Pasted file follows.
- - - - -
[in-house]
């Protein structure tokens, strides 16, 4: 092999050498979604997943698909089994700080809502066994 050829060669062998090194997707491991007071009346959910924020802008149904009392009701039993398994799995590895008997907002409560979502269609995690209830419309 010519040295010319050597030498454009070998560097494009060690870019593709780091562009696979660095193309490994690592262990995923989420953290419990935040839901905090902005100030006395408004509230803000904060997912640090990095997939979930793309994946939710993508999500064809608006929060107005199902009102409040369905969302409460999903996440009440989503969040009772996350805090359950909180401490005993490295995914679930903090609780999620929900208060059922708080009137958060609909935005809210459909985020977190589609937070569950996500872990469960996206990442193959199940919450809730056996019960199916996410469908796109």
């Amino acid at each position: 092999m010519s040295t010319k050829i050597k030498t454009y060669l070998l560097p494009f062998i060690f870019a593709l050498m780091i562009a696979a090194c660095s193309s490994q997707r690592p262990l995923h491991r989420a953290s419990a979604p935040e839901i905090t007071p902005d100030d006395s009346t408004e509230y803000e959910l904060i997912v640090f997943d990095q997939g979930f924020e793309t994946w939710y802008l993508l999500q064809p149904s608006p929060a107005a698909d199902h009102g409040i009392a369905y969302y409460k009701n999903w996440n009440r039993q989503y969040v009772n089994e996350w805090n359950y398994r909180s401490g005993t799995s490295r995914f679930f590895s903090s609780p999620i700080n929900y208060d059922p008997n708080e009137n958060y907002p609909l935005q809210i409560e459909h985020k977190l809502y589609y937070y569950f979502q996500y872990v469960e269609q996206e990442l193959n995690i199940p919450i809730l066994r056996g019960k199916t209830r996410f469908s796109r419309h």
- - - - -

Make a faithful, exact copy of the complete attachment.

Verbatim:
[in-house]
């Protein structure tokens, strides 16, 4: 092999050498979604997943698909089994700080809502066994 050829060669062998090194997707491991007071009346959910924020802008149904009392009701039993398994799995590895008997907002409560979502269609995690209830419309 010519040295010319050597030498454009070998560097494009060690870019593709780091562009696979660095193309490994690592262990995923989420953290419990935040839901905090902005100030006395408004509230803000904060997912640090990095997939979930793309994946939710993508999500064809608006929060107005199902009102409040369905969302409460999903996440009440989503969040009772996350805090359950909180401490005993490295995914679930903090609780999620929900208060059922708080009137958060609909935005809210459909985020977190589609937070569950996500872990469960996206990442193959199940919450809730056996019960199916996410469908796109």
């Amino acid at each position: 092999m010519s040295t010319k050829i050597k030498t454009y060669l070998l560097p494009f062998i060690f870019a593709l050498m780091i562009a696979a090194c660095s193309s490994q997707r690592p262990l995923h491991r989420a953290s419990a979604p935040e839901i905090t007071p902005d100030d006395s009346t408004e509230y803000e959910l904060i997912v640090f997943d990095q997939g979930f924020e793309t994946w939710y802008l993508l999500q064809p149904s608006p929060a107005a698909d199902h009102g409040i009392a369905y969302y409460k009701n999903w996440n009440r039993q989503y969040v009772n089994e996350w805090n359950y398994r909180s401490g005993t799995s490295r995914f679930f590895s903090s609780p999620i700080n929900y208060d059922p008997n708080e009137n958060y907002p609909l935005q809210i409560e459909h985020k977190l809502y589609y937070y569950f979502q996500y872990v469960e269609q996206e990442l193959n995690i199940p919450i809730l066994r056996g019960k199916t209830r996410f469908s796109r419309h």